Altaria – Wisdom Review

Finland’s Altaria are one of those fourth-tier melodic metal acts I stumbled upon back in the early aughts and took a flyer on. 2004s Divinity had a few worthwhile cuts but was largely forgettable faux-power/hard rock in the vein of Allen/Lande or Eden’s Curse. By the time 2006s The Fallen Empire hit I was less interested in what they were doing and essentially consigned them to the darkest corners of my music collection. I slept on 2009s Unholy and was mildly surprised to see their name emerge from the skunk weeds of the promo sump some 12 years after they last sallied forth. So what does fifth album Wisdom offer the curious listener? The short answer is…not much. This is very mellow, low-key melodic metal verging on hard rock, and much of it is so safe and bland that it’s a challenge to string together 700 words about it. I must do it though. I must, I must, I must, I say!

My issues with what Altaria are doing here are not based on a dislike of the genre itself. I still soak in the glory of the Allen/Lande platters and deploy the Fullforce catalog regularly, and both projects are anchored in the same harbor as Wisdom. I won’t even go into my notorious love for Jorn, but melodic metal with hard rock influences can be loads of fun, as Avantasia regularly reminds us. Sadly, the fun factor here was lost at sea, and in its place are a collection of mid-tempo tunes that are professionally executed but cold and soulless, almost like an AI algorithm composed them. The opening title track is one of the best on offer, rocking an inoffensive quasi-power delivery with mildly urgent riffs and a restrained vocal performance by the well-traveled Taage Laiho (he’s guested on many Finnish power metal platters). There’s nothing offputting about it, and if I was at some dark dive bar sipping bourbons and beers, I wouldn’t mind it in the least. I also wouldn’t pay much attention to it or wonder who was playing. It’s just kind of there. Slightly more aggressive cuts like “Power to Heal” and “History of Times to Come (2022)” may hold passing interest for the less discerning melodic metal fan, but nothing here will get anyone excited or reaching for the replay button.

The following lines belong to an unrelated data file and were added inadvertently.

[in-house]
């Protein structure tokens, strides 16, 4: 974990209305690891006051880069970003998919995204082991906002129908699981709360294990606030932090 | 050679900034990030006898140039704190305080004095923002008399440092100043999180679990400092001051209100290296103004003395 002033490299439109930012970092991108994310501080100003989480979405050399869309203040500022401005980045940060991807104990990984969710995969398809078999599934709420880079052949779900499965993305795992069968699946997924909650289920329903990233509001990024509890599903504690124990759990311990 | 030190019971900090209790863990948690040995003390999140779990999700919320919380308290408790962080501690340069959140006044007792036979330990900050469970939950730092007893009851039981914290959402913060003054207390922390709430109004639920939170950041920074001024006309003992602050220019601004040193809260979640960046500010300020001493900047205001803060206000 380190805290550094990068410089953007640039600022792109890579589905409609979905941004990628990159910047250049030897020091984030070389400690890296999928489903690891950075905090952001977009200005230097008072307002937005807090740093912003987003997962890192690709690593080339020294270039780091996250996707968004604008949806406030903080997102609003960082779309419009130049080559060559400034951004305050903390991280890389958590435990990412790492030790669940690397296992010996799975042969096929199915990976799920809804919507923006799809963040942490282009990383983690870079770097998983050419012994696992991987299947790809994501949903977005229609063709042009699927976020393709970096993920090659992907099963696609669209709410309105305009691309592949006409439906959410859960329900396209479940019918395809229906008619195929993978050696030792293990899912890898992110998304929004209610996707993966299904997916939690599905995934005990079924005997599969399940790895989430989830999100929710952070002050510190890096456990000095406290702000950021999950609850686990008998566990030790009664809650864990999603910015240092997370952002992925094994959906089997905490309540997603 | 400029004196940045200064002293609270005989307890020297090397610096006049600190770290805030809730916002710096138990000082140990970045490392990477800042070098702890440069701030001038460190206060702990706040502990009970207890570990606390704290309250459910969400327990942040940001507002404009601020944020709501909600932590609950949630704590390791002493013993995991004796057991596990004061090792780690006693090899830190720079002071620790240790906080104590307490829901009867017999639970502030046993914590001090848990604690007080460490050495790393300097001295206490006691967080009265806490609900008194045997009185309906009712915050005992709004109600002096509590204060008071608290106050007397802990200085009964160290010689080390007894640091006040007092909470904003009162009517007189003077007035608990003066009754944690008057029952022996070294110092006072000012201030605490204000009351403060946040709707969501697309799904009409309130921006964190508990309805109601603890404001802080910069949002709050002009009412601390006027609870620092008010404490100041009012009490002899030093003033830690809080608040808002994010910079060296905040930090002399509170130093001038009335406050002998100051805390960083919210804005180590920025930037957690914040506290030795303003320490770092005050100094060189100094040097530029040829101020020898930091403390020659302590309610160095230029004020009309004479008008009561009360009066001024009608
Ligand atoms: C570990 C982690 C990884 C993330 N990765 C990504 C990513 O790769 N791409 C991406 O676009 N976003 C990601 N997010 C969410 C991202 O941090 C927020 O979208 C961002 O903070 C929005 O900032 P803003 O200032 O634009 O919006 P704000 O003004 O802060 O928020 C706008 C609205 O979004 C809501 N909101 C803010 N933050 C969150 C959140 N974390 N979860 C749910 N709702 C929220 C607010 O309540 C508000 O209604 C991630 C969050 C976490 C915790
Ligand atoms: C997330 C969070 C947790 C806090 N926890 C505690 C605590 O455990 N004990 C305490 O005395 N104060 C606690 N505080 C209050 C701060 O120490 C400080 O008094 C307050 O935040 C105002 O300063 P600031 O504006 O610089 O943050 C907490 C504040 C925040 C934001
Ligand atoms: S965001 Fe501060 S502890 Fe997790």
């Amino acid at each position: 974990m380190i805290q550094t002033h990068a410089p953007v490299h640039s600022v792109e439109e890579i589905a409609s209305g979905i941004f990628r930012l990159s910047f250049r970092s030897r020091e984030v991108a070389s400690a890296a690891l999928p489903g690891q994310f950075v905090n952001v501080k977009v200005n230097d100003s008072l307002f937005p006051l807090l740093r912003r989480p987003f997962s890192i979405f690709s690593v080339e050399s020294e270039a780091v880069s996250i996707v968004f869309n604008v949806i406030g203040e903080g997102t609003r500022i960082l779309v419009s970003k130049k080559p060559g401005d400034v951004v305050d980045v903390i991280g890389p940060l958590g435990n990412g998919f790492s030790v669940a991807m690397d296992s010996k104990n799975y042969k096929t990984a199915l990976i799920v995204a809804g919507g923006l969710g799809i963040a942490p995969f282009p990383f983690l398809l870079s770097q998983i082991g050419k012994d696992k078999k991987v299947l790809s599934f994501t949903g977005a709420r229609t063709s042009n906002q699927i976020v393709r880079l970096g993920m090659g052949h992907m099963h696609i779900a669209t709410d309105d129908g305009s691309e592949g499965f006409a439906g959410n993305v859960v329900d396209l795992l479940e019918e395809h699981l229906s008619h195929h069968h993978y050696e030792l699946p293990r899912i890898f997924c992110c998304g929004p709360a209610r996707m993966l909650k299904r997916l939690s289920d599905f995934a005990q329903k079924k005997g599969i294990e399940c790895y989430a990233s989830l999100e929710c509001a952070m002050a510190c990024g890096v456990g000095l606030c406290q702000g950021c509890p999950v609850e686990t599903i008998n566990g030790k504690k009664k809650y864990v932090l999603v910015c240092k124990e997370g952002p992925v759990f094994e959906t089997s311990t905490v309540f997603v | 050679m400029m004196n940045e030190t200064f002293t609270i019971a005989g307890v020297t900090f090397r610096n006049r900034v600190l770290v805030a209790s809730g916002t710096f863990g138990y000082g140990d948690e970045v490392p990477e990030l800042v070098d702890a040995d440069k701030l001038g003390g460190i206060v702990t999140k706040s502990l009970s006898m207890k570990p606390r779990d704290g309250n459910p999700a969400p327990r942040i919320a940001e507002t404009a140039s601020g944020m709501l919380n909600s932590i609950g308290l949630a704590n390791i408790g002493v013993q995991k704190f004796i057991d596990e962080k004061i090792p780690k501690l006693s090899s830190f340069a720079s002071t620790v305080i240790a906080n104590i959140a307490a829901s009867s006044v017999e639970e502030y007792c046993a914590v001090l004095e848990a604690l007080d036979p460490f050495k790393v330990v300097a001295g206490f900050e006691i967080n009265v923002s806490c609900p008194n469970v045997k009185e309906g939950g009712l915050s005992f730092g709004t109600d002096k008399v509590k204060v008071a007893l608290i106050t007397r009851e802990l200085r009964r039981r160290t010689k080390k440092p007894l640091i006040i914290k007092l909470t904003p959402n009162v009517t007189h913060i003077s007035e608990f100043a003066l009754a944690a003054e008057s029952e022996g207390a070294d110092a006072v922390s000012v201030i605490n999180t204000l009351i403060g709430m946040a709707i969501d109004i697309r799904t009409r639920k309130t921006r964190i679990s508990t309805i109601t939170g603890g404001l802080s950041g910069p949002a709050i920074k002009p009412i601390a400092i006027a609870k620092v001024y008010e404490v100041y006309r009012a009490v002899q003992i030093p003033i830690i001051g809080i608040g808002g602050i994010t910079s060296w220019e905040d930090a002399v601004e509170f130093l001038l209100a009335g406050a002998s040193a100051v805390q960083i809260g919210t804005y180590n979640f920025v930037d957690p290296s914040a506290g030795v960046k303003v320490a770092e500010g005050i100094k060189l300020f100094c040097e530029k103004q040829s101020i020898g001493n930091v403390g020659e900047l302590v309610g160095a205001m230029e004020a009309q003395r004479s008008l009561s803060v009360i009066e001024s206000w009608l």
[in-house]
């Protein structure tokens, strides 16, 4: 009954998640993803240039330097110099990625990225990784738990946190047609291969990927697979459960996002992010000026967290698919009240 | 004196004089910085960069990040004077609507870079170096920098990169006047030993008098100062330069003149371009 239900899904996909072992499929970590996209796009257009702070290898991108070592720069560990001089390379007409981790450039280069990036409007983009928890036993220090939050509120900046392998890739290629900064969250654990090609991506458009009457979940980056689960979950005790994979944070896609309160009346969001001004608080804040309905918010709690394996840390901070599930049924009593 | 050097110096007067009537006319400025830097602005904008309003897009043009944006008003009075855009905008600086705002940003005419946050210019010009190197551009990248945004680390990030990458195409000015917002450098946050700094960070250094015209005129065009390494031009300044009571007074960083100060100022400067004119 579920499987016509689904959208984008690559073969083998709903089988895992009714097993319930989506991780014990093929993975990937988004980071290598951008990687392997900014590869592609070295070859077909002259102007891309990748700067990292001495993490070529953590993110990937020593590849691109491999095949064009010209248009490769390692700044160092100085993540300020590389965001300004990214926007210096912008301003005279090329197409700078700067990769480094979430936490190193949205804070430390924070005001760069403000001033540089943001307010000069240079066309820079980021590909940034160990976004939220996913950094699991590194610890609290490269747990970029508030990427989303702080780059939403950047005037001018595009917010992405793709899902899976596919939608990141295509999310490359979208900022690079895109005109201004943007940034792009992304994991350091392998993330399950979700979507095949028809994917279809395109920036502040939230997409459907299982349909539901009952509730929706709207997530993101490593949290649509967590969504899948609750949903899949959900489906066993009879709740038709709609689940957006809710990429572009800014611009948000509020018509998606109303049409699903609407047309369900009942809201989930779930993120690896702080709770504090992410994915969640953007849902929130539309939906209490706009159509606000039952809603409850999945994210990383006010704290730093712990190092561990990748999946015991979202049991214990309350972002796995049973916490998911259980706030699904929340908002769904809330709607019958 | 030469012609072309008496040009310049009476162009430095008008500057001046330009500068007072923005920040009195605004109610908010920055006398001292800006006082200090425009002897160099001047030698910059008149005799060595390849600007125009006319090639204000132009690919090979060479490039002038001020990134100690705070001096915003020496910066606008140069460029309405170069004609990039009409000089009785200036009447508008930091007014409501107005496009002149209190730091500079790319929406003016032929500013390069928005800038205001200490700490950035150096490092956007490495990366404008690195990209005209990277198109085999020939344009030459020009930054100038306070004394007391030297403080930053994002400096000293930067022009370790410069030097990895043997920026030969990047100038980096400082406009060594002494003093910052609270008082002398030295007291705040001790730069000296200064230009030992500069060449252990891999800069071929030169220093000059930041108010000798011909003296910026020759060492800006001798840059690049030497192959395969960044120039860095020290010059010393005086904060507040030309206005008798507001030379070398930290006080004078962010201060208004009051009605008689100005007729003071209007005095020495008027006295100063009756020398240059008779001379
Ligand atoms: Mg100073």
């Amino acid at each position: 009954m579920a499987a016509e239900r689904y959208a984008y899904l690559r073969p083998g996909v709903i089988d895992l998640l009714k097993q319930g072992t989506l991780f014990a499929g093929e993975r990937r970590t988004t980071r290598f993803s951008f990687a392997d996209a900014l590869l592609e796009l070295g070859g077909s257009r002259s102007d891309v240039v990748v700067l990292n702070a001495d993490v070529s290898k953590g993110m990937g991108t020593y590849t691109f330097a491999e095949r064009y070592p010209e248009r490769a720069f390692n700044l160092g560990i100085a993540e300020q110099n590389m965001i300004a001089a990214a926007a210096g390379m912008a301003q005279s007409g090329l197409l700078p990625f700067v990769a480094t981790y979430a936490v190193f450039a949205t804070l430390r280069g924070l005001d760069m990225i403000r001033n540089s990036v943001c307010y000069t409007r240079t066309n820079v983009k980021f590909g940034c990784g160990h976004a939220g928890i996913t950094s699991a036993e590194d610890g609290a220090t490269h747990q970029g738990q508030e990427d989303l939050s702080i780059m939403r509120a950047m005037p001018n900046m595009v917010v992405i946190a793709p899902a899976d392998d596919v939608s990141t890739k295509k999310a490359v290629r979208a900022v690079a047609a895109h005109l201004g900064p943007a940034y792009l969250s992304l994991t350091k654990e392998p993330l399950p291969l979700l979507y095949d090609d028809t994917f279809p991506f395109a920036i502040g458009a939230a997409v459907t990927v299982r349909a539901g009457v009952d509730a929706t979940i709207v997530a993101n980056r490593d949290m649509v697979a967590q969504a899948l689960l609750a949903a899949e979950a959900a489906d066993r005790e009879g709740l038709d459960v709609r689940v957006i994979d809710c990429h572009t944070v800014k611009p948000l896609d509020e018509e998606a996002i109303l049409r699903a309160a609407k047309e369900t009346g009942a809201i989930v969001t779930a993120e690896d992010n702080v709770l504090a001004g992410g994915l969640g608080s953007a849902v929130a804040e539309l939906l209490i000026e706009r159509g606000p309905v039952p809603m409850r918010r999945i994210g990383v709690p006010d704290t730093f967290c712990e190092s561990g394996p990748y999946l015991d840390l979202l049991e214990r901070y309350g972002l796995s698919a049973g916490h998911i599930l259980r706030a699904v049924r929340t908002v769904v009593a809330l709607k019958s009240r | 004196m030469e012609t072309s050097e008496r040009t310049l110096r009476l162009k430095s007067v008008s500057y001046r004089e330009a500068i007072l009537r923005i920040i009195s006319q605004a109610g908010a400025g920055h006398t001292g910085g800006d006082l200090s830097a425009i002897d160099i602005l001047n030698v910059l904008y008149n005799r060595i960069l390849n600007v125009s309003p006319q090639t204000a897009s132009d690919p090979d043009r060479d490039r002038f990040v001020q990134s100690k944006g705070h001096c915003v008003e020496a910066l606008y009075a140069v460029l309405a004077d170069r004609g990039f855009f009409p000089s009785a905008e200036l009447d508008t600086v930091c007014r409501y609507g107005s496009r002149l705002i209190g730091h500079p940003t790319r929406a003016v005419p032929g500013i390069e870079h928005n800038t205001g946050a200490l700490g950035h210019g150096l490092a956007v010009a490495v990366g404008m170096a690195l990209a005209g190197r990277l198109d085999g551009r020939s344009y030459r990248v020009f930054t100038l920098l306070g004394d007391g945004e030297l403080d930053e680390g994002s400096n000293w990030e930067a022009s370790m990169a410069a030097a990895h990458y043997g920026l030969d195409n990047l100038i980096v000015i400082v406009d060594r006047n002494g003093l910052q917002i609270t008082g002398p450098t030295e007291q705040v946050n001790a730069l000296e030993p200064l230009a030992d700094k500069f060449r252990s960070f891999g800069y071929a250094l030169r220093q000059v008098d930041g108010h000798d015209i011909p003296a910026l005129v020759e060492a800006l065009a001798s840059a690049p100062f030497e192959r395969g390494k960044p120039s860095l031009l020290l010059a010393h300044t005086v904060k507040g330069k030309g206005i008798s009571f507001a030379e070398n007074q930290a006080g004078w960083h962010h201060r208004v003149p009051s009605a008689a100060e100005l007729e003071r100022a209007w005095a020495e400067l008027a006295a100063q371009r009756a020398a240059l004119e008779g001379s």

Much of Wisdom sits a level below these “better” cuts, in a dried-out wash of meh. “Diablo Rojo” is cheesy, “Without Warning” is drab in the same way third-tier hair metal acts were in the late 80s and early 90s, and “Sometimes” and “Lost in Time” are the musical versions of that red light gadget the Men in Black bring to every UFO crash site. Sometimes the music reminds me of the long-forgotten Fifth Angel, but they were so much better at this stuff that it’s an insult to them to draw the comparison. This is all puzzling and frustrating as the members of Altaria clearly have talent and enough experience to do so much more than this, especially with 12 years to put it together.

Speaking of talent and experience, all involved have been around the block several times. Guitarists J-P Alanen (Celesty) and Petri Aho (Blindside) curate a collection of riffs based in hard rock that only occasionally heat up into real metal territory. Their solos are pretty and pleasant but forgettable, as are the bulk of their leads and harmonies. Taage Laiho has a good voice, riding a firm mid-range and avoiding high-pitched hysterics, but his delivery doesn’t do much to pump up the energy or get you invested. The extra oomph he brings to “Power to Heal” stands out and makes you wonder why that forceful delivery is absent on the rest of the album. It’s all just so dull and anodyne, and that, my droogs, is not what I want in my metal.

Polished and competently executed as Wisdom is, it’s unlikely to trigger a reaction in anyone beyond boredom. I suppose it could be a decent gateway album for your grandmother, but aside from that its utility is greatly limited. I won’t be poaching anything for playlists and none of these songs will be remembered on my deathbed, even if I find myself in it tomorrow. In short, Wisdom is a bland, timid entry, suitable perhaps for patients recovering from surgery. Be wise and avoid.

Rating: 2.0/5.0
DR: 8 | Format Reviewed: 320 kbps mp3
Label: Reaper Entertainment
Releases Worldwide: July 8th, 2022

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